The two 7 inch Nexus tables are now charging on the top under the lamp until I make my bed when I'll move them down to the bench where I can reach them without getting up. That was working just fine before I add the extra box yesterday.  I live with it.  This 'happy place' set up is temporary.  I can get fussy about minor details when I put together my long term writing and sleeping and recreation areas.

One last out of place thing for this post.  

The Table Shoved Away From Its Center Place


It is really bugging me but can't be helped.  I had to move the table from its place in the center of the room towards the far corner while putting the brackets on the shelves Monday and then Tuesday crammed more boxes under it, unpacked a few of them but added more Thursday.  I'm leaving it as is until I get the second shelf unit built but then I'll have to shift everything except the boxes up against the front wall  towards the front door to put the second shelf unit in place.  At that point I can unload most of the boxes onto the shelves and put the table under the light again.

At least I've managed to keep my tramp in place and free of clutter and continue to use it multiple times per day.  It helps calm the chaos in my mind.  I've also noticed far less issues with backache at the end of the day since I started taking rebounding breaks.



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Monday, July 19, 2021

Multiplying Happy Places

Mini Tramp In Front of the Front Window

The latest happy place created is making room for my tramp in front of the front window.  It matters what I'm looking at when using the tramp and if I'm looking at ugly clutter and chaos I can't find the the serenity I need to process, recharge and prepare to move on.  Thus instead of proliferating peace I find anxiety increasing.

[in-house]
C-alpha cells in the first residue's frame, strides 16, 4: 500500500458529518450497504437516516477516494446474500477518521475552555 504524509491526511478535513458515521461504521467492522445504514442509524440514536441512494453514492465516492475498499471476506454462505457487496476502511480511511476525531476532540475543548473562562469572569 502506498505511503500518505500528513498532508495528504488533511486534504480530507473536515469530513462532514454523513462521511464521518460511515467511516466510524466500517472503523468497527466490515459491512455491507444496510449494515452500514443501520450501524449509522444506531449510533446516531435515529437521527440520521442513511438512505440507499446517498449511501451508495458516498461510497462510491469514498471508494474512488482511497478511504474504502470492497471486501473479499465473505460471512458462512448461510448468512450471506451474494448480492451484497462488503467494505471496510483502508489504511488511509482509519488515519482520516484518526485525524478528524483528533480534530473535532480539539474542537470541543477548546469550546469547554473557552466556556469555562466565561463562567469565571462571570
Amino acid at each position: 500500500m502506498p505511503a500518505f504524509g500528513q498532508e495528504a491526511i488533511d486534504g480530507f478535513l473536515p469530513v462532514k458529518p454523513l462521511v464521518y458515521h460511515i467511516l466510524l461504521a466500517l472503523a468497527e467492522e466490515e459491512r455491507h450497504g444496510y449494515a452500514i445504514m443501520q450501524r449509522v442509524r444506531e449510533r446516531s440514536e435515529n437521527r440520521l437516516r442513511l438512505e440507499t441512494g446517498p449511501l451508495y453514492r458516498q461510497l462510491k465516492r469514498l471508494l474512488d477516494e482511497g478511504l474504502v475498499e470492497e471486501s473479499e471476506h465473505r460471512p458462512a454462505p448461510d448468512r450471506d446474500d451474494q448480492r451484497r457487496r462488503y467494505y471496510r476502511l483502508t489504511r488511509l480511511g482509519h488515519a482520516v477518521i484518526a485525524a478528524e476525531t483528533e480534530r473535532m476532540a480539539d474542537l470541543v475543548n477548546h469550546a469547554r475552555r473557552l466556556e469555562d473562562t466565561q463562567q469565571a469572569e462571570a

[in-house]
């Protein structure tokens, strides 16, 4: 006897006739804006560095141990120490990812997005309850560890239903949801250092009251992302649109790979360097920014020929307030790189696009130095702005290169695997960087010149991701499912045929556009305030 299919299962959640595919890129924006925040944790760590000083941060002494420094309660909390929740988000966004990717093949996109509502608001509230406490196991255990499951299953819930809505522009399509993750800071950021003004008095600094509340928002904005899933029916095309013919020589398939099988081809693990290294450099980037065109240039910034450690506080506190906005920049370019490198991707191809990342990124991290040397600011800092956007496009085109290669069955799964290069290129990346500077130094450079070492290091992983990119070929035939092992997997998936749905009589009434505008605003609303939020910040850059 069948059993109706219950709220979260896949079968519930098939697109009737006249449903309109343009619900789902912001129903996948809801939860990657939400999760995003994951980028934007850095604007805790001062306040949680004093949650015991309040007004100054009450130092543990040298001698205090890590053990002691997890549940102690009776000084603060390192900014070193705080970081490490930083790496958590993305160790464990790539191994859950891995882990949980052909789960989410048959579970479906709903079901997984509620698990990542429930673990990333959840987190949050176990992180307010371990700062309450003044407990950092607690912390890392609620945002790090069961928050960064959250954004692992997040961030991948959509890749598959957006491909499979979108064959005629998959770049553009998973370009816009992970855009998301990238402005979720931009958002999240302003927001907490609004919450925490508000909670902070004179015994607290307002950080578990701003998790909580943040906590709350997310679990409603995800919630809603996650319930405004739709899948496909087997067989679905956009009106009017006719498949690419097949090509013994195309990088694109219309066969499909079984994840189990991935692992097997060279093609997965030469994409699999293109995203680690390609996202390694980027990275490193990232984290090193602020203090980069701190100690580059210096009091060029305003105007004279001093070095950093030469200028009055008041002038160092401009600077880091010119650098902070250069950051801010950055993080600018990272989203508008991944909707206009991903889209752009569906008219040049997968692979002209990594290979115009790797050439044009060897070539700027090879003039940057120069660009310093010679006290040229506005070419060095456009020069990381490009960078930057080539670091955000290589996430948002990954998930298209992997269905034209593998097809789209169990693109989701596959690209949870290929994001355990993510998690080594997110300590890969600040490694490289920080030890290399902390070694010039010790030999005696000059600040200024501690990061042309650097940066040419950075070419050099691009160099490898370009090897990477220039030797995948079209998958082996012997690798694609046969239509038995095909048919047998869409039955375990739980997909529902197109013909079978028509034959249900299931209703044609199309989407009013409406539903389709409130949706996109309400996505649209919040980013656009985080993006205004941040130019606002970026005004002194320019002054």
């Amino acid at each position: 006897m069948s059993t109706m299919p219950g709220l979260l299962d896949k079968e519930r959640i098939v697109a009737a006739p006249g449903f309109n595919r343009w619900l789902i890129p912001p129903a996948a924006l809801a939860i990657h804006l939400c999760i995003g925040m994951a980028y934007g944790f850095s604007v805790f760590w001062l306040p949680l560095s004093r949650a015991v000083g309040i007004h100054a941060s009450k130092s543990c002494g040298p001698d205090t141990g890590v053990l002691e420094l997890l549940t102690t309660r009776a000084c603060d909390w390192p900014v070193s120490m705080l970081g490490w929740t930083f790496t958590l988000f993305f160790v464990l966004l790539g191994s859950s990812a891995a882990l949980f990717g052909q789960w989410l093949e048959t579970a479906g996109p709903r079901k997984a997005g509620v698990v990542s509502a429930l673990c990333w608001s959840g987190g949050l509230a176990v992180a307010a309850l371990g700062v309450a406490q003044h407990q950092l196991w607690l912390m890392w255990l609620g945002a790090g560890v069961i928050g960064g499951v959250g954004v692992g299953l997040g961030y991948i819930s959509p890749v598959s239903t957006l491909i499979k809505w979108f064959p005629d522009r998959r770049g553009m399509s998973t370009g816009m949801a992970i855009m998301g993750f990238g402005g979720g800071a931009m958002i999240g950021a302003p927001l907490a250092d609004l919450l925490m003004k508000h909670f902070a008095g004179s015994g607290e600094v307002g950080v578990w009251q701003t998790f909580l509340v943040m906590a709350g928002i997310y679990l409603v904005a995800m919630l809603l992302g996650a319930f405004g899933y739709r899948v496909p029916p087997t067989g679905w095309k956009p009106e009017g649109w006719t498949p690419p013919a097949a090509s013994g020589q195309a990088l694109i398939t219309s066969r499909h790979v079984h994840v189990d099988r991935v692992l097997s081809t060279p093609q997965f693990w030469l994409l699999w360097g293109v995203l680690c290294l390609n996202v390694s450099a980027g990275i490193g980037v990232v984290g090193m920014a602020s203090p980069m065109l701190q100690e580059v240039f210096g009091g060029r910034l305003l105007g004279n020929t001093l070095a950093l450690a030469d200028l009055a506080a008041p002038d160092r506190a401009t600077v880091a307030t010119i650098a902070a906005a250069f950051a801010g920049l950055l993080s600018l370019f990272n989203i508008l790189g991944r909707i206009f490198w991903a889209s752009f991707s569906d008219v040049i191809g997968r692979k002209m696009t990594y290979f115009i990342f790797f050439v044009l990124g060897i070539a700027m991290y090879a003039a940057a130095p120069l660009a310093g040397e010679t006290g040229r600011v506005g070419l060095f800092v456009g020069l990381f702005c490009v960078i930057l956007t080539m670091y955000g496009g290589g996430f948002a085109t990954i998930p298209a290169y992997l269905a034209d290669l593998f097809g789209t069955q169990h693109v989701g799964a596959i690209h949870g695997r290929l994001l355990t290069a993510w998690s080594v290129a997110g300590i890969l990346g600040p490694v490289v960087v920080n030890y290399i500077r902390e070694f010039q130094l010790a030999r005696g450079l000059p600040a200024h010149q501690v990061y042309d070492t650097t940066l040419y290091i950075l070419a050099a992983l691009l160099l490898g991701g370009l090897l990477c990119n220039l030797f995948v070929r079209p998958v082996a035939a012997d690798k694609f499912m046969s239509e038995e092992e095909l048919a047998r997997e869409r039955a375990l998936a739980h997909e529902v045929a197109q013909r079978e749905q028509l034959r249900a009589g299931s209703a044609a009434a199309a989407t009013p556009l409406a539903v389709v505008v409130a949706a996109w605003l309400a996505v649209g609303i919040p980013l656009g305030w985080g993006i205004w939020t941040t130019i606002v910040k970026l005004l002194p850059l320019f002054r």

I know this about myself so in the weeks I had to plan for the moving process, I promised myself I would put priority on creating spaces of calm functionality in the midst of the chaos to facilitate the early creation of healthy habits in this new environment.  Because another I know is that bad habits once made are hard to unmake.

I'm loosing count but I think this makes five: The standing desk at the breakfast bar was the first.  The kitchen counter where I make my coffee, tea and salads was the second, the shower with the third.  All three on the first night, Thursday.  Then on Friday I set up the first version of my rest and recreate happy space where I can indulge in reading, writing, thinking, video watching, or crochet as the spirit moves me when taking breaks during the day or in the late evening after it becomes too late to be making noise that might disturb my neighbor on the other side of the bed alcove wall.

Where did the sorting station that stood here since the first night?  Well...

The Sorting and Unboxing Stations Merged

This was possible partly because the boxes left to unbox are dwindling but mostly because I now have Ed's tall table where I can stand at a yard square surface without bending over in the slightest.


The tall Table in the Center of the Room.